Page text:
IAI describes the robot as an unmanned land vehicle that can carry a load of 1.3 tons and execute operations including intelligence gathering using “electro-optical sensors and radar.” It can also be used to launch attacks with “remotely controlled weapons systems including a 7.62mm machine gun” and “a cal 0.50 heavy machine gun,” the company says, and serve “as a multi-mission multi-purpose platform to support additional missions based on troops needs.”
The 20th anniversary of September 11, 2001 is a particularly somber one, not just because of the horrific nature of events of that day reaching its second-decade milestone, but because of how little we seem to have learned in that amount of time.
The fear and trauma generated by the events of 9/11 were used by the U.S. national security state and its civilian allies to great effect to divide the American population, to attack independent reporting as well as independent thought, to gut the anti-war movement, and to normalize the U.S. government’s overt and persistent degradation of the country’s Constitution. This, of course, is in addition to the illegal U.S. occupations and drone wars in the Middle East and elsewhere that were also born out of this event.
Over the years, we’ve mentioned Lockheed Martin’s Skunk Works Advanced Development Programs (ADP), formerly called Lockheed Advanced Development Projects, for its production of highly classified war machines. Engineers at this top-secret campus have developed the U-2, SR-71 Blackbird, F-117 Nighthawk, F-22 Raptor, F-35 Lightning II, and there are rumors of sixth-generation fighter jets in development.
Located sixty-two miles north of Los Angeles, Skunk Works in Palmdale, California, opened its doors to a select group of reporters on Aug. 10, for the first time in eight years, according to Air Force Magazine (AFM).
For defense and aviation journalists, having the ability to tour the state-of-the-art factory was equivalent to receiving a Golden Ticket to Willy Wonka’s factory.
Skunk Works opened its doors to a select group of reporters during a ribbon-cutting ceremony of a new factory on its massive 539-acre campus.
In April 1996, Israeli artillery shells rained down on a United Nations compound where hundreds of civilians were taking refuge. As the shells exploded and the building collapsed, 106 civilians died and another 116 were injured.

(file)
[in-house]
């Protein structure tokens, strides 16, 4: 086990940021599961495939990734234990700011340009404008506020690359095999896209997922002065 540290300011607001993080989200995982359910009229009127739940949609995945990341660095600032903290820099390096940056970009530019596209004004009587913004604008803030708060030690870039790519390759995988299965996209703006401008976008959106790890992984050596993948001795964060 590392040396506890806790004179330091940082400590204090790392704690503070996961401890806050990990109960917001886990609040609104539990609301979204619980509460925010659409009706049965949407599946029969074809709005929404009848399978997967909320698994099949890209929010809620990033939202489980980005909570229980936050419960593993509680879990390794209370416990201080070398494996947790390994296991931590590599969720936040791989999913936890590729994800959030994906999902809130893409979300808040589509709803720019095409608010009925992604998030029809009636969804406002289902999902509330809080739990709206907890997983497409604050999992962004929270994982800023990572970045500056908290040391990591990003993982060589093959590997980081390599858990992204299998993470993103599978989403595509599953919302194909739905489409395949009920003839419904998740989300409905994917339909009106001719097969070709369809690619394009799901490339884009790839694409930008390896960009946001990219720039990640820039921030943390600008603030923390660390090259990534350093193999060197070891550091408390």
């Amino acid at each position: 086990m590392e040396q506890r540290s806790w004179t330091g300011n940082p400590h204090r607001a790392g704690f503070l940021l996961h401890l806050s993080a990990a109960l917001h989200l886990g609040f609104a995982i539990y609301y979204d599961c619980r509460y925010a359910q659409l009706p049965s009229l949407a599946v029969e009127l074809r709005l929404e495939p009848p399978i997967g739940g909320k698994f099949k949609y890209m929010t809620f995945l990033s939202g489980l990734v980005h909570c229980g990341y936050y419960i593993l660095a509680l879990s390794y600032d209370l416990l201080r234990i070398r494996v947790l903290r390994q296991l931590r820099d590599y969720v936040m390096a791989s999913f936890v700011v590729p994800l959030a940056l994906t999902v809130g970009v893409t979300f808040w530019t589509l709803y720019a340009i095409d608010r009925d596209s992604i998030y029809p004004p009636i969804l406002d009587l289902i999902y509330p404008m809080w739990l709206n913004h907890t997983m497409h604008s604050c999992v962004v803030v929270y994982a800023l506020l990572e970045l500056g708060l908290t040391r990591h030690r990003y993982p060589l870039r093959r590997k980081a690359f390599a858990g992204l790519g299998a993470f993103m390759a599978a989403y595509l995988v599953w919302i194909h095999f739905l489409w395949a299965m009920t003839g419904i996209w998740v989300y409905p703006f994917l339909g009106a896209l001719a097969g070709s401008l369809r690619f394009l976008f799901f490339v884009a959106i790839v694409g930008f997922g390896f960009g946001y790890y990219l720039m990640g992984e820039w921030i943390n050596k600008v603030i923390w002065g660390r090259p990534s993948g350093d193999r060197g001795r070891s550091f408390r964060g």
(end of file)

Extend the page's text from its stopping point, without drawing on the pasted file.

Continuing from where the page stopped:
The attack, now known as the Qana Massacre, was part of a larger Israeli offensive known as Operation Grapes of Wrath, a 16-day campaign of aggression in southern Lebanon.
The United Nations investigated the Qana Massacre and determined the Israeli shelling was deliberate. Then-UN Secretary General Boutros Boutros-Ghani condemned the attack, writing it was “all the more serious because civilians, including women and children, had sought refuge” in the compound the Israelis destroyed.
The commander of the unit that launched the assault was a man named Naftali Bennett, who’d go on to boast, “I’ve killed lots of Arabs in my life and there’s no problem with that.”
Bennett, of course, is now Israel’s prime minister. And on August 25, he arrived for a visit at the White House.
When President Biden took office, he promised to pursue a foreign policy based on human rights and the “rules-based international order.”
Those commitments already seemed at odds with the long-running U.S. support for Israel. Whether it’s giving Israel nearly $4 billion in military aid every year or providing diplomatic protection at the United Nations, the United States allows Israel to act with impunity even after repeated instances of war crimes and crimes against humanity.
But Biden’s promise to put human rights and international law first seem especially at odds with supporting a government like Bennett’s. Bennett’s war criminal past is troubling enough, but his current positions flout international law – and longstanding US support for a two-state solution – just as aggressively.